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Inside the Jinsong Lab, Mengru Wang looks into a microscope while Jinsong Huang looks on.
Jinsong Huang (right) was joined in the research by applied physical sciences research assistant and the paper’s first author Mengru Wang (at the microscope).

Solar cells would increase in efficiency and durability if specialized chemicals were used in their manufacture, according to a paper published by a department of applied physical sciences professor and his colleagues in Nature Research.

In the peer-reviewed article, “Ammonium Cations with High pKa in Perovskite Solar Cells for Improved High-Temperature Photostability,” Jinsong Huang, Louis D. Rubin, Jr. Distinguished Professor, explains that the chemical compounds phenethylamino methaniminium (PEAMA+) and butylamino methaniminium (BAMA+) help improve the efficiency of solar cells even after extended exposure to high temperatures and sunlight.

The solar cells with PEAMA+ resulted in improved performance and enhanced stability. After testing at 90 degrees Celsius, in which the compounds were exposed to simulated sunlight in a nitrogen atmosphere to eliminate the influence of atmospheric gases, the devices with PEAMA+ retained 90% of their initial efficiency after approximately 1,500 hours while the control devices demonstrated the same level of efficiency after only 800 hours.

A hand holds up a perskovite solar cell, a roughly hand-sized dark blue panel, to the sky
Perskovite solar cells containing specialized chemical compounds have maximum efficiency and durability.

By contrast, the organic chemicals phenethylammonium (PEA+) and butylammonium (BA+) commonly used in the manufacture of solar cells containing perovskite, a material with great light-absorbing and charging capacity, become unstable at 85 degrees Celsius, reducing the shelf life of the solar cells.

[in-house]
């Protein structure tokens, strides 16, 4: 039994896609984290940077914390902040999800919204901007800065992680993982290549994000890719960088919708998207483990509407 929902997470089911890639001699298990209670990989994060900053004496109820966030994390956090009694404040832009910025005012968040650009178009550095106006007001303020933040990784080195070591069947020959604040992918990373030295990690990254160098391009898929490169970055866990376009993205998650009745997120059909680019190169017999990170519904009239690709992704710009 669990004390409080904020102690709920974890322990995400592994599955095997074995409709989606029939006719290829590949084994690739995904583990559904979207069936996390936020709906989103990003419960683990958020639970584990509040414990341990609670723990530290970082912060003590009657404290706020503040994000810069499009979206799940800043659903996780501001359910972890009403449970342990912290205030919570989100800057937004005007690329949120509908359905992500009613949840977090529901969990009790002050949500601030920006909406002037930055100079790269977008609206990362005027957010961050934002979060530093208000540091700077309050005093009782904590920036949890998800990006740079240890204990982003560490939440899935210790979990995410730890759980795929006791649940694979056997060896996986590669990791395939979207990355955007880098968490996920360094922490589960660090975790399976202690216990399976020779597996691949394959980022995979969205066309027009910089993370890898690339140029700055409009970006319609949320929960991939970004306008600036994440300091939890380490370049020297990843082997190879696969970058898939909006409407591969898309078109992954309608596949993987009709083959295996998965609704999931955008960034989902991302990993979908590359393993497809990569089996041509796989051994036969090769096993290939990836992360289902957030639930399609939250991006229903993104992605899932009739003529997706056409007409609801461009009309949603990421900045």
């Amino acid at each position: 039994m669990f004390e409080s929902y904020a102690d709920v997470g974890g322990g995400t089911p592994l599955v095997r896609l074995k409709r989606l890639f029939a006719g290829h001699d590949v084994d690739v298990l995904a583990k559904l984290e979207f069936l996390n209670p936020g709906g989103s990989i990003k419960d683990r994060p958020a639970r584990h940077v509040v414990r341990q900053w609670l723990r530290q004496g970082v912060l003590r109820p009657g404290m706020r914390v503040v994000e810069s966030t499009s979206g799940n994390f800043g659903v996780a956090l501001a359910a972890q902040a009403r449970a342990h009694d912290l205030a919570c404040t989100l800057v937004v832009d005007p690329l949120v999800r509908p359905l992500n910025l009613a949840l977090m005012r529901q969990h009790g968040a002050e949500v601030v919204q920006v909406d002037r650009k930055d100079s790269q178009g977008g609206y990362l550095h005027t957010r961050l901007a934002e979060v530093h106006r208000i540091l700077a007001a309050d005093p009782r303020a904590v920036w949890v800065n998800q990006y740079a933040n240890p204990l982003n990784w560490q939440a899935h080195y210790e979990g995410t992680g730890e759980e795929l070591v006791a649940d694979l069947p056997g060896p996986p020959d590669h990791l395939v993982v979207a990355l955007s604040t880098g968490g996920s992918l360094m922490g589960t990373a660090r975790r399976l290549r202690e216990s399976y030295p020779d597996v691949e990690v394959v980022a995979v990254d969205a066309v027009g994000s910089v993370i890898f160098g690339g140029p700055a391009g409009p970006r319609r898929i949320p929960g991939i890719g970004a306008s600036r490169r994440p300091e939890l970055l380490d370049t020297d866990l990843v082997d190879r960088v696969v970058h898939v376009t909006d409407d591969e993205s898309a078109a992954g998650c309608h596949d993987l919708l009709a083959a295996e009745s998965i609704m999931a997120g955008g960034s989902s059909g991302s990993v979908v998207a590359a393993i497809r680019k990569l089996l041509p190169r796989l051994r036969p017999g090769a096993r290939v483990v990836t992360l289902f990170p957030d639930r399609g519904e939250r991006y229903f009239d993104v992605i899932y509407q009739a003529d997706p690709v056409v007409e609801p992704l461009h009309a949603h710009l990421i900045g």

“When perovskites mixed with PEA+ and BA+ are exposed to high temperatures and light for an extended period, they can undergo changes,” said Huang, “which can reduce the stability of the perovskite material in solar cells. This reduced stability can be a problem for the long-term performance of the devices.”

Perovskite is also used in LED lighting, x-ray and gamma-ray detectors, sensors, superconductors and next-generation batteries and capacitors for energy storage.

In addition to PEAMA+ and BAMA+, the researchers found that formamidinium caesium (FAC) lead triiodide’s unique electronic and optoelectronic properties play a crucial role in improving the efficiency and stability of solar cells during exposure to light.

“FACs are a highly promising material for perovskite solar cells because of their ability to combine both high efficiency and improved stability, particularly in challenging conditions like high temperatures,” said Huang. “This combination of properties is crucial for the practical deployment of perovskite solar cell technology in real-world applications.”

By Department of Applied Physical Sciences

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